The holy Apostles and disciples of our Savior were scattered throughout the whole inhabited world. Thomas, as tradition relates, obtained by lot Parthia, Andrew Scythia [Thrace and its hinterland], John Asia [i.e., the Roman province of Asia in western Anatolia] (and he stayed there and died in Ephesus), but Peter seems to have preached to the Jews of the Diaspora in in Pontus and Galatia and Bithynia, Cappadocia and (Roman) Asia, and at the end he came to Rome and was crucified head downwards, for so he had demanded to suffer. What need be said of Paul, who fulfilled the Gospel of Christ from Jerusalem to Illyria [the Dalmatian coast] and afterwards was martyred in Rome under Nero?

The Acts of Thomas, whose exotic locale, marvelous deeds and mystical flights made it a best seller in the “What ever happened to…” genre, tells the same story of the Apostles’ casting of lots in a division of missionary territory, but it supplies no information of who went where except to say that Thomas, the hero of his tale, was assigned not merely Parthia, the land eastward of the Euphrates, but well beyond, in India, where a widespread and persistent Christian tradition locates his marvel-filled missionary career.

Eusebius had added to his account of the missionary lottery well-known details of the deaths of Peter and Paul. The Apostles’ death, particularly as witnesses [martyres) to the faith, was, together with the land of their missionary labors, was a leitmotif of the earliest accounts of the fate of the Apostles. An early but brief example is The Twelve Apostles of Christ which bears the name of the historian-theologian Hippolytus (d. 235-236 A.D.) but is likely the work of some anonymous third century author. It provides in two or three succinct sentences where each Apostle preached and when, where and how he met his end. Though the account is a mere skeleton, it is still far more than what we reliably know about any of the Apostles save Peter and Paul.

1. Peter preached the Gospel in Pontus, and Galatia, and Cappadocia, and Bithynia, and Italy, and [Roman] Asia, and was afterwards crucified by Nero in Rome with his head downward, as he had himself desired to suffer in that manner.

2. Andrew preached to the Scythians and Thracians, and was crucified, suspended on an olive tree, at Patrae, a town of Achaia; and there too he was buried.

3. John, again, in [Roman] Asia, was banished by Domitian the king to the isle of Patmos, in which also he wrote his Gospel and saw the apocalyptic vision; and in Trajan’s time he fell asleep at Ephesus, where his remains were sought for, but could not be found.

4. James, his brother, when preaching in Judea, was cut off with the sword by Herod [Agrippa] the tetrarch, and was buried there.

5. Philip preached in Phrygia, and was crucified in Hierapolis with his head downward in the time of Domitian, and was buried there.

6. Bartholomew, again, preached to the Indians, to whom he also gave the Gospel according to Matthew, and was crucified with his head downward, and was buried in Allanum, a town of the great Armenia.

7. And Matthew wrote the Gospel in the Hebrew tongue, and published it at Jerusalem, and fell asleep at Hierees, a town of Parthia.

8. And Thomas preached to the Parthians, Medes, Persians, Hyrcanians, Bactrians, and Margians, and was thrust through in the four members of his body with a pine spears at Calamene, the city of India, and was buried there.

9. And James the son of Alphaeus, when preaching in Jerusalem was stoned to death by the Jews, and was buried there beside the temple.

10. Jude, who is also called Lebbaeus, preached. to the people of Edessa, and to all Mesopotamia, and fell asleep at Berytus, and was buried there.

11. Simon the Zealot, the son of Clopas, who is also called Jude, became bishop of Jerusalem after James the Just, and fell asleep and was buried there at the age of 120 years.

12. And Matthias, who was one of the seventy, was numbered along with the eleven apostles, and preached in Jerusalem, and fell asleep and was buried there.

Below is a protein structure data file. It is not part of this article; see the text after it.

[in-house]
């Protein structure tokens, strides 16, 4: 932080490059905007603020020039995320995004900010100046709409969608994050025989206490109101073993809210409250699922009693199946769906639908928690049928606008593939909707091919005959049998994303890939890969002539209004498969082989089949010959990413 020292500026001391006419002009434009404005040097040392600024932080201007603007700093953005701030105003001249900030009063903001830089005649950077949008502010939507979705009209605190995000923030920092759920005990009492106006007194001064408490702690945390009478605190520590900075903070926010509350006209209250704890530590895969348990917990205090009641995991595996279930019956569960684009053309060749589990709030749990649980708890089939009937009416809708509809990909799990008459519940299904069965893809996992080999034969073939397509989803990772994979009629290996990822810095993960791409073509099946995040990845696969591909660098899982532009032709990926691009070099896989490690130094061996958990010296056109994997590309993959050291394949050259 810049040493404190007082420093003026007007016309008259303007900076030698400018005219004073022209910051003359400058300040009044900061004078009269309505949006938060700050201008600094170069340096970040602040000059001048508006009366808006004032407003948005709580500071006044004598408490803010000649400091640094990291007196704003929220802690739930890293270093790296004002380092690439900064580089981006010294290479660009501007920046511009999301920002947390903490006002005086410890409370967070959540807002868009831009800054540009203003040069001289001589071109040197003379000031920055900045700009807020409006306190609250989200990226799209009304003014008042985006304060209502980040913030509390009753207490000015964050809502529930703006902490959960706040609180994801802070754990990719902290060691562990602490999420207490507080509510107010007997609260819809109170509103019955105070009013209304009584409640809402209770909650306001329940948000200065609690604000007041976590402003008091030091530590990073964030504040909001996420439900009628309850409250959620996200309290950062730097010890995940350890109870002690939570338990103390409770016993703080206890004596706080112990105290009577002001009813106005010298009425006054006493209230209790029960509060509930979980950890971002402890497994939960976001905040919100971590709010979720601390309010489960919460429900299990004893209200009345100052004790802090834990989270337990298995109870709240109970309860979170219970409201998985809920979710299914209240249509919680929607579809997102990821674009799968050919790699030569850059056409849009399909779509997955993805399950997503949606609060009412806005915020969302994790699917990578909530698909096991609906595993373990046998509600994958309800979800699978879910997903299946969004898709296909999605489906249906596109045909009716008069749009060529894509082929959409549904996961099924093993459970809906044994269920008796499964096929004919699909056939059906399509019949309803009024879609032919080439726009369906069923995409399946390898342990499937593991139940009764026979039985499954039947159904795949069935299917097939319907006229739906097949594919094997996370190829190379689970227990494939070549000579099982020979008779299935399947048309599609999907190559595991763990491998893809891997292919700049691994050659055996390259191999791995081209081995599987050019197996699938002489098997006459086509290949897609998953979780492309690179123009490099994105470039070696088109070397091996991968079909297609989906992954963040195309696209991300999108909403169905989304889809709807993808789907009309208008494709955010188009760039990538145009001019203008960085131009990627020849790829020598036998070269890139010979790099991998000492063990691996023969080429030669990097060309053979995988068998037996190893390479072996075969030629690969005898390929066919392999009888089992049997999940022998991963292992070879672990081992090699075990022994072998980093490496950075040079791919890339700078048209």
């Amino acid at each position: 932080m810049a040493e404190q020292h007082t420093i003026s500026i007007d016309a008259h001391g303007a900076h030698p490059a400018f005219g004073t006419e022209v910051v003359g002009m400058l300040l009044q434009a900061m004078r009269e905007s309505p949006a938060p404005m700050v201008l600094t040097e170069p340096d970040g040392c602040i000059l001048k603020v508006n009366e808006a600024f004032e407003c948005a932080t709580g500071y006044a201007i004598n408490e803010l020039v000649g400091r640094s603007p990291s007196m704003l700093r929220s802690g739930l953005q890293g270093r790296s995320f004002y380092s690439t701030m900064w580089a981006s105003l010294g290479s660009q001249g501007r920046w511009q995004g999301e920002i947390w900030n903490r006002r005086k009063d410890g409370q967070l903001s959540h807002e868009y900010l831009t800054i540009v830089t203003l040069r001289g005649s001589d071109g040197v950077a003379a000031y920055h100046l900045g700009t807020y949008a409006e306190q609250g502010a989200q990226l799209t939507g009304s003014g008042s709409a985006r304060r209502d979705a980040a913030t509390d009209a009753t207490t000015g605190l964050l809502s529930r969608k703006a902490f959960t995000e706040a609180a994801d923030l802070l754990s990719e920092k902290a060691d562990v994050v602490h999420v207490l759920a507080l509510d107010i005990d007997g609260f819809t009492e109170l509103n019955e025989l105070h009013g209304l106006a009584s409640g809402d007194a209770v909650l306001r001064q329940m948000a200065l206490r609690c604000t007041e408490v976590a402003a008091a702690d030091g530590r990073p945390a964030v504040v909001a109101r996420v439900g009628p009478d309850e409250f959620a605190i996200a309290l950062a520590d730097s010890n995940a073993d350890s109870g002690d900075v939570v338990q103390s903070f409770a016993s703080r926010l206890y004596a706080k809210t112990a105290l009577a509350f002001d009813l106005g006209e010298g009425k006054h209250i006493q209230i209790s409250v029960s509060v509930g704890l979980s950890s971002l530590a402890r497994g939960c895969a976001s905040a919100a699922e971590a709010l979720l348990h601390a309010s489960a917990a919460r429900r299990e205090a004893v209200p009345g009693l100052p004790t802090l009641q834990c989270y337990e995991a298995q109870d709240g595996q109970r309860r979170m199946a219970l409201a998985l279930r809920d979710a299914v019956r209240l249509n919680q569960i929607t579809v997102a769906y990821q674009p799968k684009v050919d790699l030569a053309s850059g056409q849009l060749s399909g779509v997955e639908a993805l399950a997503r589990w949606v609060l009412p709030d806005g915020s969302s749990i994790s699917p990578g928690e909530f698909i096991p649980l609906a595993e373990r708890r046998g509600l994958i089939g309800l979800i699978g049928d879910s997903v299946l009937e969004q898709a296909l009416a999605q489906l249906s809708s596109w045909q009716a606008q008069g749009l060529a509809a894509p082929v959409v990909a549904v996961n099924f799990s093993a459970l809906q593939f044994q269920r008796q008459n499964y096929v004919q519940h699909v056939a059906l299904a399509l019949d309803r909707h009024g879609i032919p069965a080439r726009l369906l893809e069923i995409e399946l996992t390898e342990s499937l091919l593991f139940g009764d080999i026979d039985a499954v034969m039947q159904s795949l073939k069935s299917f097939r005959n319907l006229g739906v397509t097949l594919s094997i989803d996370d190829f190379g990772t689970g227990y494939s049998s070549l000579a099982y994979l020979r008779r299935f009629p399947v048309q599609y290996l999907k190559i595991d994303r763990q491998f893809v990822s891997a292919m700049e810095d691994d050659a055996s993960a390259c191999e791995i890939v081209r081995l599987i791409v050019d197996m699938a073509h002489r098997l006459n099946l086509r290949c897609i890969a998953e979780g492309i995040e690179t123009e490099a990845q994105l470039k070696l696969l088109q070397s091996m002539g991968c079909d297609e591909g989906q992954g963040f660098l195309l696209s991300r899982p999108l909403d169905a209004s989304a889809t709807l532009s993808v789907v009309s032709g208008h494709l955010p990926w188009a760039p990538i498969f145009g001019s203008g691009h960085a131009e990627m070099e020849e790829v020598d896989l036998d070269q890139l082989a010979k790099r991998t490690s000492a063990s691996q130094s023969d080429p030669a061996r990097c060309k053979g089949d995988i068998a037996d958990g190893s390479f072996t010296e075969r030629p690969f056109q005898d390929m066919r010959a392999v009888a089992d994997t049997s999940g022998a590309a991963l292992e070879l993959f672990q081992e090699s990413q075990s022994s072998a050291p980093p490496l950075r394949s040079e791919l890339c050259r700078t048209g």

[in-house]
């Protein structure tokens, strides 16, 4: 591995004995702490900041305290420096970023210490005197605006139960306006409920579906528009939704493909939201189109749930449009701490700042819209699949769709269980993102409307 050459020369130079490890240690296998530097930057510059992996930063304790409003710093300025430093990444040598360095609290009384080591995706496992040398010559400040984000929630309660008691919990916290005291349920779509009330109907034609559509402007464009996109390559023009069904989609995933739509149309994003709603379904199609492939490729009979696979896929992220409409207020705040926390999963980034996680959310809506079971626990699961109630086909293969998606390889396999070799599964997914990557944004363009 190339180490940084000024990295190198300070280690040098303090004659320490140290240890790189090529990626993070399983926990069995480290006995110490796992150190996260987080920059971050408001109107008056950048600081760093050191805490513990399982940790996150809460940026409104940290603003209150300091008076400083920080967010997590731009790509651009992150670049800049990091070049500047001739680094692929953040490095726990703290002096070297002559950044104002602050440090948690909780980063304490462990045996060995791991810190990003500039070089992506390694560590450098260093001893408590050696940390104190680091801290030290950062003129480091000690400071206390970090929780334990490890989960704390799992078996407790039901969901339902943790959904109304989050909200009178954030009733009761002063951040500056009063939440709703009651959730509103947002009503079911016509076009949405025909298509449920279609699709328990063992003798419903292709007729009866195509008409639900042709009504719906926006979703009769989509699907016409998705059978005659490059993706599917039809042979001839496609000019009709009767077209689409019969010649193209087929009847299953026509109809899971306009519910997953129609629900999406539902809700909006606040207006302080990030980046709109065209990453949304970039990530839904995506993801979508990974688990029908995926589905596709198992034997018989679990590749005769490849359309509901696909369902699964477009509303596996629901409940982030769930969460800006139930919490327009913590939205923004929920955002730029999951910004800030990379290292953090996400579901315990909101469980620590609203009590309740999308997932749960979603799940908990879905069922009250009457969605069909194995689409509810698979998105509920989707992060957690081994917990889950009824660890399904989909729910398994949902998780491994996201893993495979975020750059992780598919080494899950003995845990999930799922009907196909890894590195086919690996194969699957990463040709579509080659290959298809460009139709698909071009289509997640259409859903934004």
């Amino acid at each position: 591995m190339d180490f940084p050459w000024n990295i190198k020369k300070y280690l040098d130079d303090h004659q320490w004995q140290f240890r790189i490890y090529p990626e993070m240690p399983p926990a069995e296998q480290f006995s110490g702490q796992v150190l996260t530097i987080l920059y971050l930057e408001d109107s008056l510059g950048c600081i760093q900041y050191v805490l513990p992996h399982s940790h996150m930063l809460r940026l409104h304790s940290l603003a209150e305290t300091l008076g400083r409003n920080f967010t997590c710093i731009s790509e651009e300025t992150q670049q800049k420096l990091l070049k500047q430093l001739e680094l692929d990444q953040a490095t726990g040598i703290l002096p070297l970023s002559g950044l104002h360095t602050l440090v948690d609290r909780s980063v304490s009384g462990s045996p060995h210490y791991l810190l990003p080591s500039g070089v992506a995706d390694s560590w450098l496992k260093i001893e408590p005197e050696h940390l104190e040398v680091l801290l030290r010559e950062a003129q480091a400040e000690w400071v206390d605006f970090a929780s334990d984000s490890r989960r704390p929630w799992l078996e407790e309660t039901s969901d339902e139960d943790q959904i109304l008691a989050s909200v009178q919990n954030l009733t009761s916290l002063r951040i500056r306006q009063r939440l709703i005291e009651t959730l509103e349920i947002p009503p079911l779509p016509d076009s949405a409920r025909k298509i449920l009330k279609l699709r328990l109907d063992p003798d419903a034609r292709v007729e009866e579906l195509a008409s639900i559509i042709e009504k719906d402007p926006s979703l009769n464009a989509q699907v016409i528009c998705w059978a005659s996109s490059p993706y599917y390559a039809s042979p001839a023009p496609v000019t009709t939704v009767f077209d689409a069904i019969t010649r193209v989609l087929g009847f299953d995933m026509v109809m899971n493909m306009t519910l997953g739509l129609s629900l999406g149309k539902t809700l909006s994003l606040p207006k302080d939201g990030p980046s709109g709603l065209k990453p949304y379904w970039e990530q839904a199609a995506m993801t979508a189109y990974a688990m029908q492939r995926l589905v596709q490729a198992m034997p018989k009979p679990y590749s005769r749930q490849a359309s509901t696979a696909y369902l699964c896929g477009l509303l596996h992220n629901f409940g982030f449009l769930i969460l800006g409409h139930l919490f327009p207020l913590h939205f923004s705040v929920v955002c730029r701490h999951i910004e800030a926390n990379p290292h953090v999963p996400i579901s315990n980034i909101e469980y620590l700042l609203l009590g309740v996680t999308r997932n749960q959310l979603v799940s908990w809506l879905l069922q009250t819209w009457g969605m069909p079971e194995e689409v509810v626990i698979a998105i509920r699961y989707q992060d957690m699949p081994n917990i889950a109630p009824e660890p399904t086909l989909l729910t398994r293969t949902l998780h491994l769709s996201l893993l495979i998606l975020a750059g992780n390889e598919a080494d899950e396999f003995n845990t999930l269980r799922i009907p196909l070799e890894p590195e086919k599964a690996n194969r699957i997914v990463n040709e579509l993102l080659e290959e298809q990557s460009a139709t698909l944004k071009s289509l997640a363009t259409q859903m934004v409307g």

13. And Paul entered into the apostleship a year after the assumption of Christ; and beginning at Jerusalem, he advanced as far as Illyricum, and Italy, and Spain , preaching the Gospel for five-and-thirty years. And in the time of Nero he was beheaded at Rome, and was buried there.

The author assuredly did not invent this information. This was a mere summary of stories circulating already in the second century. The information, it is clear derives from local traditions churches that possessed what was indentified as a tomb of an Apostle or that claimed to have been founded by one of the Twelve. But for all its brevity and confusions, it passed into the mainstream and became the template upon which all later versions of Lives of the Apostles were fashioned .

More important than the biographical details on the Apostles is the notion of Apostolicity, whether in validating the episcopal office (the “Apostolic succession”) or in grounding Christian doctrine(the “Apostolic tradition”). The Christian episcopal succession from the Apostles was early stated in the 180s by the bishop-historian Hegesippus, who made a particular study of the episcopal succession at Rome, but its true monument is the early fourth century Church History of Eusebius, bishop of Caesarea and Constantine’s court historian. Eusebius was well acquainted with Hegesippus’ work –most of what we know of that latter’s studies, and of much else besides, come from their citation by Eusebius– and used it. One objective of the Church History is to verify from the records and recollections that each bishop of every major Christian community was the duly ordained successor to a bishop who stood in an unbroken episcopal line that stretched back to the Apostles, not Paul’s lower case colleagues and contemporaries but the Twelve and, in the case of Jerusalem, James, the “brother of the Lord.”

The “Apostolic succession” was the retort to schismatic divisions within the new Christian communities, most notably at Rome, which drew the attention of Hegesippus. The “Apostolic tradition” was likewise a response, in this instance to the claim of some Christians, ”The Wise” or “those who know” (gnostikoi), that they were the heirs to a privileged understanding of the Gospels, not merely those of Matthew, Mark, Luke and John, but of others as well.

If the Twelve served first as bearers and then, for later generations of believers, as the guarantors of Jesus’ authentic teaching, they were also the formal and official witnesses to what was and remains an even more crucial element of the new faith, namely Jesus’ resurrection from the dead. Without the resurrection there would be no Christianity, Paul proclaimed (1 Cor. 15:17); without the Twelve, it can be argued, there would be no resurrection.